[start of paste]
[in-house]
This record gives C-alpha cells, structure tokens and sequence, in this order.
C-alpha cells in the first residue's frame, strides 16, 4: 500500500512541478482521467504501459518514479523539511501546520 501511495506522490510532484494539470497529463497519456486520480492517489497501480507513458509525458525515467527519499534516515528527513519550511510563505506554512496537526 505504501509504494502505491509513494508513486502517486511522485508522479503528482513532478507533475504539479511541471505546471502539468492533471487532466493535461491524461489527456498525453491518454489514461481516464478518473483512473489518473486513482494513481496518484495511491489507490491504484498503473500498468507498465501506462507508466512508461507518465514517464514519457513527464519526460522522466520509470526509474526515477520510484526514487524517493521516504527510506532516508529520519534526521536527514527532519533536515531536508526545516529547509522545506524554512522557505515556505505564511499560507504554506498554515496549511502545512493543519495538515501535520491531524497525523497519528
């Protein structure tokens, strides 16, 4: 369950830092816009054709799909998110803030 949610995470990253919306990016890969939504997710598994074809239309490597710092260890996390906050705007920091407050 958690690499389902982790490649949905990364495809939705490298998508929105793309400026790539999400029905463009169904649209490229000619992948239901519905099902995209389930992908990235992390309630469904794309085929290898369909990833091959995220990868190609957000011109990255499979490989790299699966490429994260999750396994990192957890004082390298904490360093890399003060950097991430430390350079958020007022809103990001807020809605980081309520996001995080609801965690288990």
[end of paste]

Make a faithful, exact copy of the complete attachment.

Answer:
[in-house]
This record gives C-alpha cells, structure tokens and sequence, in this order.
C-alpha cells in the first residue's frame, strides 16, 4: 500500500512541478482521467504501459518514479523539511501546520 501511495506522490510532484494539470497529463497519456486520480492517489497501480507513458509525458525515467527519499534516515528527513519550511510563505506554512496537526 505504501509504494502505491509513494508513486502517486511522485508522479503528482513532478507533475504539479511541471505546471502539468492533471487532466493535461491524461489527456498525453491518454489514461481516464478518473483512473489518473486513482494513481496518484495511491489507490491504484498503473500498468507498465501506462507508466512508461507518465514517464514519457513527464519526460522522466520509470526509474526515477520510484526514487524517493521516504527510506532516508529520519534526521536527514527532519533536515531536508526545516529547509522545506524554512522557505515556505505564511499560507504554506498554515496549511502545512493543519495538515501535520491531524497525523497519528
């Protein structure tokens, strides 16, 4: 369950830092816009054709799909998110803030 949610995470990253919306990016890969939504997710598994074809239309490597710092260890996390906050705007920091407050 958690690499389902982790490649949905990364495809939705490298998508929105793309400026790539999400029905463009169904649209490229000619992948239901519905099902995209389930992908990235992390309630469904794309085929290898369909990833091959995220990868190609957000011109990255499979490989790299699966490429994260999750396994990192957890004082390298904490360093890399003060950097991430430390350079958020007022809103990001807020809605980081309520996001995080609801965690288990």